consciousness that you have afforded me the last joy of my life."

"Oh, Bonaparte, you break my heart!" murmured Josephine, leaning her
head on his shoulder. "I cannot leave you, I cannot bear to see you
go alone into exile."

"Fate has decreed it, and so has the evil star that arose upon my
path when I left you, Josephine! Let this be my farewell. Now, go!"

"No, Bonaparte," she cried, passionately; "tell me not to go if you
do not wish me to die! Your misfortunes have pierced my heart. My
only hope of life is by your side, for sorrow at the remembrance of
your misfortunes will kill me."

A strange smile played around the emperor's lips. "I do not pity
those who die," he said; "death is a kind friend, and pray God that
He may soon send this friend to me!" He kissed her forehead and
conducted her gently to the door. "Go, my Josephine," he said; "this
is the last sacrifice which I shall ask of you!"

"I go!" she sighed. "Farewell, Bonaparte, farewell!" She fixed on
him a look full of love and grief. "We shall never meet again!"

"Yes," he said, slowly and solemnly, lifting his hand toward heaven,
"we shall meet again!"

"I shall await you there!" she said, with an expression of intense
love and sorrow.

The door closed; Napoleon was again alone; he stood in the middle of
the room, as if still beholding her pale, smiling face, and hearing
her sweet voice. "She will await me there!" he murmured. "But why
should she await me? Why should she die, and I live? And why must I
live?" he asked, in a loud, and almost joyful tone. "Why shall I
suffer these mean, cowardly creatures, who formerly lay in the dust
before me, now to enjoy their triumph? Why must I live?" He sank
into his chair, thinking of the disgrace soon to be brought upon
him, remembering that each of the allied sovereigns would send an
envoy to Fontainebleau, and that he was to be transported to Elba--
escorted, like a caged lion, by Russian, Prussian, and Austrian
commissioners! His heart for a moment grew strong in his anguish. He
jumped up, rushed to his desk, pulled out the drawers, and opened a
secret compartment. There lay a small black silken bag. Taking it
out, he cut it open, and drew a package from it. "Ha!" he exclaimed,
joyfully, "now I have the kind friend that will deliver me! They
want to drag me through the country as a prisoner! But thou, blessed
poison, wilt release me!"

In the night of the 13th of April, Constant, Napoleon's valet de
chambre, was awakened by an extraordinary groaning proceeding from
Napoleon's bedroom, whither Constant hastened. Yes, it was the
emperor who was suffering. His face was deadly pale; his limbs were
quivering; a paper lay on the floor in front of him; on the table by
his side stood a glass, in which were still seen some drops of a
whitish color. Constant rushed toward him. He gazed at his servant
with fixed looks, and murmured, "I suffer dreadfully! Fire is
consuming my bowels; but it does not kill me!"

Uttering a cry, and hastening from the room, Constant went for the
domestic surgeon, Dr. Ivan, Maret, and Caulaincourt. They appeared
in the utmost consternation, and surrounded the easy-chair on which
the emperor still sat. Dr. Ivan felt his forehead, which was covered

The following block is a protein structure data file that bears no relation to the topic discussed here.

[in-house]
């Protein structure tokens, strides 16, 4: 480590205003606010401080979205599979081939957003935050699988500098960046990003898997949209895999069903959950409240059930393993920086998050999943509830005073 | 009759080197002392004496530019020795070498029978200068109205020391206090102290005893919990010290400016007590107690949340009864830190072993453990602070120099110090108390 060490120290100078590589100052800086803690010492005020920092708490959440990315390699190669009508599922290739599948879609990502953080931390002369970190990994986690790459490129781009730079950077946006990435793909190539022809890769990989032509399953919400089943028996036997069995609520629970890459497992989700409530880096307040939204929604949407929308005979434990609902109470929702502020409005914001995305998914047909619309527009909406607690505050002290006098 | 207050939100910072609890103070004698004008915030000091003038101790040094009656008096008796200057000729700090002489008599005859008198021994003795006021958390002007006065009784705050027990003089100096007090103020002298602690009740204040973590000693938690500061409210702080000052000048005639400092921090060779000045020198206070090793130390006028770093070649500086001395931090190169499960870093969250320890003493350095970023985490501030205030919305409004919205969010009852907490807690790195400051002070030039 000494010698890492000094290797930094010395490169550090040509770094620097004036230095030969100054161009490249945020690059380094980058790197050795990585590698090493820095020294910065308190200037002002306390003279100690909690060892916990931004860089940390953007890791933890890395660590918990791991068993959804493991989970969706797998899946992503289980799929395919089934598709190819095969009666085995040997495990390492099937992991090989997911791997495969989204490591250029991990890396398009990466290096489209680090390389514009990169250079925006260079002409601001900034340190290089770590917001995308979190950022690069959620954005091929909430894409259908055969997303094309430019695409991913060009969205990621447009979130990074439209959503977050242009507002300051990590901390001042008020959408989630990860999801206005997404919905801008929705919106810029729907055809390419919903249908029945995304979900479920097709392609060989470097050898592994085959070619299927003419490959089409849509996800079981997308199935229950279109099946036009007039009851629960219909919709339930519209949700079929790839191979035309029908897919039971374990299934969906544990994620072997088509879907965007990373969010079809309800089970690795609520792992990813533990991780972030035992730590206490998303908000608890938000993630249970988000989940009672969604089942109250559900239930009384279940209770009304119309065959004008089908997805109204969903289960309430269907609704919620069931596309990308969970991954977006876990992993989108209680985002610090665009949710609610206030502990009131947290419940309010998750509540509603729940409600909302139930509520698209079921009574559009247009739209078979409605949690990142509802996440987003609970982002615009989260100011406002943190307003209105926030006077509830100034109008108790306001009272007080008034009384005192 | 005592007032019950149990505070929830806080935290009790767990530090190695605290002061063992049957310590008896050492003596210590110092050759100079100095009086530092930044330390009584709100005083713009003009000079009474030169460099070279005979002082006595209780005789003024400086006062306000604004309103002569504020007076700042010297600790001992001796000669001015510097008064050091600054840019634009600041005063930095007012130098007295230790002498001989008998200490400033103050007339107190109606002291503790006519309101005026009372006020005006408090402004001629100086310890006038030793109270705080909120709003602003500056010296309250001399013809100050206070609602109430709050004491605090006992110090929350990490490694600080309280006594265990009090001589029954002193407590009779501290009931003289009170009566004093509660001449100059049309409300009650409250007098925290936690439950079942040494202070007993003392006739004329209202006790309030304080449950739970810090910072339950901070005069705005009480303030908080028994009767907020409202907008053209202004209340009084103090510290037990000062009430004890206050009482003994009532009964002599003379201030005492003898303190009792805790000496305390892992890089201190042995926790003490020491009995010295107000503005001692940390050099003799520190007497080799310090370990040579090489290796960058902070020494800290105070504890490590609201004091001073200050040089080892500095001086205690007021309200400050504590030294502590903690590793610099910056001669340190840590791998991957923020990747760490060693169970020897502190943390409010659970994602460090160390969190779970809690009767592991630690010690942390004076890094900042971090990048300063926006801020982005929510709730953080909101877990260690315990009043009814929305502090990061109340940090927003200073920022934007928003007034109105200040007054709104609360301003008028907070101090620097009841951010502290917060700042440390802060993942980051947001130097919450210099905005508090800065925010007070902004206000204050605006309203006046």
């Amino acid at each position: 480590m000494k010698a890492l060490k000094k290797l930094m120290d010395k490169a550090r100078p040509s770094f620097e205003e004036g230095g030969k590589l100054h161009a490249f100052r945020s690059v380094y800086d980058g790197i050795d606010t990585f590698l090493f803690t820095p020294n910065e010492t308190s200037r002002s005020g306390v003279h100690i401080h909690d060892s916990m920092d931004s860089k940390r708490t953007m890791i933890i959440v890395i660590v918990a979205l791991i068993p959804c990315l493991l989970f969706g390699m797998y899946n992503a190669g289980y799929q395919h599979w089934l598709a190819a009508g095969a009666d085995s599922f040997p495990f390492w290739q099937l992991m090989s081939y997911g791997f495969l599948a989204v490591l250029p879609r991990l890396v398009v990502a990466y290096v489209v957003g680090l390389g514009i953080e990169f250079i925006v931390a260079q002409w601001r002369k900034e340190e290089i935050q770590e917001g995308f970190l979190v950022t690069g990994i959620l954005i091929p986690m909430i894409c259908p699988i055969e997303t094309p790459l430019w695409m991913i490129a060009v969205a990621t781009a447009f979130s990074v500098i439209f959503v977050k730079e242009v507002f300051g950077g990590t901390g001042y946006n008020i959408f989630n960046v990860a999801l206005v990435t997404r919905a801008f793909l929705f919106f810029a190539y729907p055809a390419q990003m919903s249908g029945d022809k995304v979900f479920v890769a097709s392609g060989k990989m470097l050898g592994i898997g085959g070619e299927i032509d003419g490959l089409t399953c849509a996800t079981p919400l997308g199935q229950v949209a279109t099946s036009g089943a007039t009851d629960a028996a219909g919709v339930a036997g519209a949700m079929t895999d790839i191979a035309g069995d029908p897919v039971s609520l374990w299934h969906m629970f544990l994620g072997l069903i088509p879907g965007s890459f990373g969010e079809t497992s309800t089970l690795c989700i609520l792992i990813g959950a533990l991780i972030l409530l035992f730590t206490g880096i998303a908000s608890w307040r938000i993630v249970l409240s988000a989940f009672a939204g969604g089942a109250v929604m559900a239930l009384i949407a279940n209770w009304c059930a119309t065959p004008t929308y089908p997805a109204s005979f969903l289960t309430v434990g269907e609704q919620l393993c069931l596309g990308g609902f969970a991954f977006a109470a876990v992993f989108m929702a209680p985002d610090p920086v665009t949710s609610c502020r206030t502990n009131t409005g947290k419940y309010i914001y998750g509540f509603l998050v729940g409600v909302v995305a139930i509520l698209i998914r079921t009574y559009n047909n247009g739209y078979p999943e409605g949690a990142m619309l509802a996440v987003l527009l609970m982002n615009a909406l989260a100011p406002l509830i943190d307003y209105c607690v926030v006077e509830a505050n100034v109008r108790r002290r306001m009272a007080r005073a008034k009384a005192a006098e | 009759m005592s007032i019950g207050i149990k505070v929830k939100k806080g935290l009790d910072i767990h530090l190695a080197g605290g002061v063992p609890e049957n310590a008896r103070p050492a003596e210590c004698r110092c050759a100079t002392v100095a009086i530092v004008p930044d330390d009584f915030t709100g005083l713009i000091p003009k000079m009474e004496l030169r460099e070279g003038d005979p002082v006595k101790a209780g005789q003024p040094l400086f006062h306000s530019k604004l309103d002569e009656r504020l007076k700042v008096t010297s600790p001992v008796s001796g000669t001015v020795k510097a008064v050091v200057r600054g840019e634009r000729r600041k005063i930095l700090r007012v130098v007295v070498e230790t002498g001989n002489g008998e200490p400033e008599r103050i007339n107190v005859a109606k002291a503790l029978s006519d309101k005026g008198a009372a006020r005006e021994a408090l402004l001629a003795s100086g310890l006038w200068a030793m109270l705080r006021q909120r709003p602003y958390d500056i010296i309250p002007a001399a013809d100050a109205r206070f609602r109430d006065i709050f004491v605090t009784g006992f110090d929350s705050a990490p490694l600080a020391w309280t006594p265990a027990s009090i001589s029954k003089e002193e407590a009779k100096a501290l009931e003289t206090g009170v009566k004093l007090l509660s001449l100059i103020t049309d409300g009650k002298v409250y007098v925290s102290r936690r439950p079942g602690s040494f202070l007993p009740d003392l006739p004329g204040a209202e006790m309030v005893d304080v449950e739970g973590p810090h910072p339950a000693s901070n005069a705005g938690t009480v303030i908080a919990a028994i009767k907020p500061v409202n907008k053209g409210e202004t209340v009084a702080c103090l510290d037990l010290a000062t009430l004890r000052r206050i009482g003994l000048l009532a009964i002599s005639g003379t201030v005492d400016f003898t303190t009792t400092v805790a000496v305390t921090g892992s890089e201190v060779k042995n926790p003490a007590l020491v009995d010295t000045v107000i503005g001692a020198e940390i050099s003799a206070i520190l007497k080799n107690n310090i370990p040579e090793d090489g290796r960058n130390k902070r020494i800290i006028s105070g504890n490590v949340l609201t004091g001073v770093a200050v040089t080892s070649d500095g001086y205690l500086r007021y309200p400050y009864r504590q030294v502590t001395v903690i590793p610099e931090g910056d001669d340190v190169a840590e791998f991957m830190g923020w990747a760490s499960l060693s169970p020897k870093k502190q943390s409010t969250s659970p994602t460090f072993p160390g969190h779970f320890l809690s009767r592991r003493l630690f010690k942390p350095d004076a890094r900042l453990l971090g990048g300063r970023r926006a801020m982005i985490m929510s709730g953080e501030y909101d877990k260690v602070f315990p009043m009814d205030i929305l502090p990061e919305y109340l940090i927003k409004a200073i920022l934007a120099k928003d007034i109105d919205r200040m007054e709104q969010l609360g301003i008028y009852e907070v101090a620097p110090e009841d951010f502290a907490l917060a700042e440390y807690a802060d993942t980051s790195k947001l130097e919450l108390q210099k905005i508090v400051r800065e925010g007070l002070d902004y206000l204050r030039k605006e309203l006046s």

with clammy perspiration; and his pulse was feeble and sluggish, but
still throbbing. He recognized his physician, and his livid lips
murmured almost inaudibly, "Ivan, I have taken poison, that which
you gave me one day in Russia; but it has lost its efficacy! It does
not kill, while it causes me excruciating pain."

Ivan went weeping out of the room to prepare a remedy.

Napoleon turned his eyes with an expression of agony toward Maret
and Caulaincourt, who were kneeling before him. "My friends," he
said, "I sought death! But you see God did not will it! He commands
me to live and suffer." [Footnote: Constant's "Memoires," vol. vi.,
p. 88. Fain, "Manuscrit."]

On the morning after this night of terror, the emperor rose from his
couch, and his face, which for the last few days had been so gloomy,
assumed now a serene expression. "Providence has spared me for other
purposes," he murmured to himself. "Well, then, I shall live! To the
living belongs the future!"! [Footnote: Bausset's "Memoires," vol.
ii., p. 244.]

A week afterward, on the 20th of April, Napoleon left Fontainebleau
for Elba. In the court-yard of the palace the Old Guard was drawn up
in the splendor of their arms, with their eagles and banners. Near
the ranks of the soldiers, in front of the main portal, stood
Bonaparte's travelling-carriage, and beside it the foreign
commissioners. Before setting out, he wished to take leave of his
faithful soldiers. Advancing into the midst of the Old Guard, he
addressed them in a firm voice: "Soldiers of my Old Guard, I bid you
adieu! During twenty years I have ever found you in the path of
honor. In the last days, as in those of our prosperity, you have
never ceased to be models of bravery and fidelity. With such men as
you our cause could never have been lost; but the war would never
end; it would have become a civil war, and France must daily have
been more unhappy. I have, therefore, sacrificed all our interests
to those of our country: I depart; but you remain to serve France.
Her happiness was my only thought; it will always be the object of
my fervent wishes. Lament not my destiny: if I have consented to
survive myself, it was because I might contribute to your glory.
Adieu, my children! I would I could press you all to my heart; but I
will, at least, press your eagle!" At these words, General Petit
advanced with the eagle; Napoleon received the general in his arms,
and, kissing the standard, he added: "I cannot embrace you all, but
I do so in the person of your general! Adieu, once again, my old

The veteran soldiers had no reply but tears and sobs, and,
stretching out their hands toward Napoleon, they implored him to
stay. But the carriage rolled rapidly across the court-yard, bearing
into exile, or at best to the sovereignty of an insignificant
island, a man who, in aiming at the empire of the world, had subdued
almost all the kingdoms of Europe.